This particular teaching press is Ooligan, and at Ooligan, there is no such thing as sink or swim (even if the first day feels a little like being pushed face-first into the deep end). So sit back and relax while I lay out some sage advice on how to negotiate this crazy, awesome journey of experiential learning.
I’ve only ever applied to two colleges in my life. Which, if you know me at all, will seem like a drastic deviance from my general personality. You might say, based on this knowledge, that I’ve “always known what I want to do” or that I’m “really good at making decisions.” The first one less than the second but really, neither apply.
The compilation edit is unique to the operations of our teaching press, but coordinating this type of edit has been an invaluable learning experience for me as an editing professional. Editorial work is often more of a flexible art than a task that follows a standard procedure, as there are many ways to work with an author to bring out the best in their work.
A book’s cover and title are the first two things that a person comes in contact with, and thus are the first clues as to what that book is about. A good title and cover both need to accurately convey the content while also making it easier for the reader to figure out the general genre and topics covered as well as make it stand out from others in its genre at the same time. That’s a tough order to fill! Here’s how the team for the upcoming Spring 2019 title is handling this part of the process.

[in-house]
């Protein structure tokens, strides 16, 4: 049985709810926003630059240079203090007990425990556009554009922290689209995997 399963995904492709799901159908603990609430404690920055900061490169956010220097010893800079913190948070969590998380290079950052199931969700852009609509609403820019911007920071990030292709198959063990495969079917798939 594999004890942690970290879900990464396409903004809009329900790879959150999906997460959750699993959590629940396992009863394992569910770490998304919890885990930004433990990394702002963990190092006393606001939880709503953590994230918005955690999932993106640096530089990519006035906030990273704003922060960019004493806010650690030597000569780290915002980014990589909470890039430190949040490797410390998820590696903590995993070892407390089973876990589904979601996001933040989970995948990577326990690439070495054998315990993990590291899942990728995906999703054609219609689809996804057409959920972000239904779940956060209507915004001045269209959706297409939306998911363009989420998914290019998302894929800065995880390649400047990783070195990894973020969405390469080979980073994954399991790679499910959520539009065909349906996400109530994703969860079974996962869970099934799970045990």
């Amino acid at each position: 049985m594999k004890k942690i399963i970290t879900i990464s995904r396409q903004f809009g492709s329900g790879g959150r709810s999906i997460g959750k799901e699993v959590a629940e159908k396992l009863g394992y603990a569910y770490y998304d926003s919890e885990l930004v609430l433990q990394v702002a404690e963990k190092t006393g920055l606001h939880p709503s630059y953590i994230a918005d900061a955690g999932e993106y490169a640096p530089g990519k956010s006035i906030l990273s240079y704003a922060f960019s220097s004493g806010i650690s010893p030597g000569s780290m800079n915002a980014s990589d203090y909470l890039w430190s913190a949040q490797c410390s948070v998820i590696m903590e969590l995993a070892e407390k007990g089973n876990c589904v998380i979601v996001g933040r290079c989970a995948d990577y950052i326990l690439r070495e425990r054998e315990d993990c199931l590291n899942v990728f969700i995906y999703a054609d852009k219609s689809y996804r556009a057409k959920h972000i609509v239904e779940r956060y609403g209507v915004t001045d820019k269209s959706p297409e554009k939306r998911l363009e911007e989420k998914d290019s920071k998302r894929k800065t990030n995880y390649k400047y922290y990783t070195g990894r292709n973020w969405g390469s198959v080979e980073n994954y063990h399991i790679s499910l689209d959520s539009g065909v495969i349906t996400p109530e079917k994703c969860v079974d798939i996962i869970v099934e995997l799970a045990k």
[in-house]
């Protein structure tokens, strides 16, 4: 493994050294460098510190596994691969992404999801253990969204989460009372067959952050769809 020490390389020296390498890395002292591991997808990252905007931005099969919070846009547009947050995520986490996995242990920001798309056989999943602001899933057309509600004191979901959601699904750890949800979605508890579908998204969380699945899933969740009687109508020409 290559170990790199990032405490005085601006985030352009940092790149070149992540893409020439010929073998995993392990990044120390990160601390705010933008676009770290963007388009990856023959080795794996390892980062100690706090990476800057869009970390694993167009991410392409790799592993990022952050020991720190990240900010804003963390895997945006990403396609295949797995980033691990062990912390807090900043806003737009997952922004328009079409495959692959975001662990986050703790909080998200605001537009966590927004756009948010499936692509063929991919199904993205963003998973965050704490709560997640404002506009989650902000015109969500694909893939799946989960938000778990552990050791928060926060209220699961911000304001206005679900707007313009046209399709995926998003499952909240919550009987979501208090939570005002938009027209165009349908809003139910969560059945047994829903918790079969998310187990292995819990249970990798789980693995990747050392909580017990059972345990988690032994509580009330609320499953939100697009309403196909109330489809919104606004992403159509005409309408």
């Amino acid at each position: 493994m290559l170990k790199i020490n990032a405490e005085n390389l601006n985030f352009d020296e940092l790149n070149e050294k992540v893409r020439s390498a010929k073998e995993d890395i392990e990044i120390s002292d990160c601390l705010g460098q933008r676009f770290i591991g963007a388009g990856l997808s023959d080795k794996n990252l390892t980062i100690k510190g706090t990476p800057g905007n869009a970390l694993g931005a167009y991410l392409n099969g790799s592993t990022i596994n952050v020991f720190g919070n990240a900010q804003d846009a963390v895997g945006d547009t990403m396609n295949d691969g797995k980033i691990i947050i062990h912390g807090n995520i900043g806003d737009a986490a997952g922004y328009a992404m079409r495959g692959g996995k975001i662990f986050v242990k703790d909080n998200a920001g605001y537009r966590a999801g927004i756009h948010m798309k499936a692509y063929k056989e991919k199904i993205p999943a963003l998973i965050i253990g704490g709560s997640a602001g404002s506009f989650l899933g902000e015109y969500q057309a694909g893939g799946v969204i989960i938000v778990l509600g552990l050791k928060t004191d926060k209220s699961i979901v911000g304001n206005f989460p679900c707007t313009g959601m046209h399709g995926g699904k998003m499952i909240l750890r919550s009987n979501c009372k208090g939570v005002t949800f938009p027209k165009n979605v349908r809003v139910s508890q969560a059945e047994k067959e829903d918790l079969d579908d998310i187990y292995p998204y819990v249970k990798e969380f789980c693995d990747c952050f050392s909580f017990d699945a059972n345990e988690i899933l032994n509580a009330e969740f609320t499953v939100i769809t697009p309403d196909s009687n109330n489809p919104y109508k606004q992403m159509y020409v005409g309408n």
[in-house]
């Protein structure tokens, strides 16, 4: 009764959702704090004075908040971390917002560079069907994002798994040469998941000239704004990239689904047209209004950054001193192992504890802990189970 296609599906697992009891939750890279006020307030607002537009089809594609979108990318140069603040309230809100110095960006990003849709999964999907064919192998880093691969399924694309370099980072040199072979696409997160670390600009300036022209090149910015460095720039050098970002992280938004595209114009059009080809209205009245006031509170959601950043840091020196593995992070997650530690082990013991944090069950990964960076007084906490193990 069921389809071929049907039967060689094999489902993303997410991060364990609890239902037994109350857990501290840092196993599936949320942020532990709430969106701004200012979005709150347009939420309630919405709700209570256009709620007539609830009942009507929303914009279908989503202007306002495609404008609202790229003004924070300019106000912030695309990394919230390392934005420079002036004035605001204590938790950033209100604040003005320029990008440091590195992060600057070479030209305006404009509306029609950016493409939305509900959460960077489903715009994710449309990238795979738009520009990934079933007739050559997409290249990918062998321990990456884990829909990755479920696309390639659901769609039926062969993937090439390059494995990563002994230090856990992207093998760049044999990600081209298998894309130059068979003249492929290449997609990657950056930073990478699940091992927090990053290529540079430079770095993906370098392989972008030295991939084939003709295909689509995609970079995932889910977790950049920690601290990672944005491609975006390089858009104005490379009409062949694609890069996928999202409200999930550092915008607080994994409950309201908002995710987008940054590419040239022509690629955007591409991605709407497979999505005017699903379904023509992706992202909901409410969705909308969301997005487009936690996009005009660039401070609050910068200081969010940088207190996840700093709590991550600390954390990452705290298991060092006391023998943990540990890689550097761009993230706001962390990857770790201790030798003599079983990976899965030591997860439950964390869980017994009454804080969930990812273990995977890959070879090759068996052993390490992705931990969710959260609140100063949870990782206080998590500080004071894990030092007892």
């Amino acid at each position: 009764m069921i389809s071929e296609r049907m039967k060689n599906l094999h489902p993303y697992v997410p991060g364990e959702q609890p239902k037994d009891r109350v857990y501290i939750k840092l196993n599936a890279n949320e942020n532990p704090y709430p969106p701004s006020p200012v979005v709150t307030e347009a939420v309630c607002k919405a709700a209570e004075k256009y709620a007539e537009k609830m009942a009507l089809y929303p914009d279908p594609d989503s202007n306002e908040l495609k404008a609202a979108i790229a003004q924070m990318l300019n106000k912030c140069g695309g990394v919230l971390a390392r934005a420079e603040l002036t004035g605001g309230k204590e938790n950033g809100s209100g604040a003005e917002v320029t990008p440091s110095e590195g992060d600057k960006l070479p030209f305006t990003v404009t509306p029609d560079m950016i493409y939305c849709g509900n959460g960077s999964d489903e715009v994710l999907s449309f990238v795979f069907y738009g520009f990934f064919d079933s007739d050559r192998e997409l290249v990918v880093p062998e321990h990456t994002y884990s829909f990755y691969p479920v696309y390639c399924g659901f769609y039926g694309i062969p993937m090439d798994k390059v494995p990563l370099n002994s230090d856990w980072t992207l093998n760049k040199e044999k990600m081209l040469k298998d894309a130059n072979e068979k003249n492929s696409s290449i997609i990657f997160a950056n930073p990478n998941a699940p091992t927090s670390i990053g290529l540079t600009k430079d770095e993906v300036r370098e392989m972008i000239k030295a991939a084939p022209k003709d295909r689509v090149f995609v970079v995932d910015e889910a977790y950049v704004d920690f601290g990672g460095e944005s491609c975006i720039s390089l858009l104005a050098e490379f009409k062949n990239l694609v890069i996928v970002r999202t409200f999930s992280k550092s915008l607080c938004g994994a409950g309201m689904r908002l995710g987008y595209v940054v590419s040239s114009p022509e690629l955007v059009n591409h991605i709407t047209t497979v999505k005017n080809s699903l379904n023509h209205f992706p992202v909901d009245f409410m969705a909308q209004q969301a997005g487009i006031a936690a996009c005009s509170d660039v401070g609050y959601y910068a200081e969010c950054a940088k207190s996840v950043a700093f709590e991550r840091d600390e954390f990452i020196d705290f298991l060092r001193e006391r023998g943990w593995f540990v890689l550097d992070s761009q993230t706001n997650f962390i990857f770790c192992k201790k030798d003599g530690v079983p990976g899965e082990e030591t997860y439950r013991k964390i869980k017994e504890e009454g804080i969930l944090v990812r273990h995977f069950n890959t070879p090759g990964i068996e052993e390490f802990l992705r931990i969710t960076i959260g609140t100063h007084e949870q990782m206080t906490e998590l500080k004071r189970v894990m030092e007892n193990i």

We’ve all heard the saying “don’t judge a book by its cover,” but let’s be honest—everybody does. While the cover design on a book doesn’t necessarily make-or-break the sales of every individual book, it is the first thing a reader notices. Before reading the back-cover blurb or looking up reviews online, the reader’s first instinct comes from their impressions of the cover design.
The saying is “don’t judge a book by its cover,” but the truth is, we all do—and we’re actually supposed to. Someone designed that cover with specific intentions for you, the reader, to pull the book off the shelf and take a closer look. If I think about it too hard, I realize how shallow and materialistic I am as a reader and how hard a cover has to work just to get me to pick it up. My recent interest in cover design has to do with a challenge I’m undertaking this year to read at least thirty books with a main character who would be classified as a minority in America. Finding books that show this diversity on the cover is actually a lot more difficult than I expected.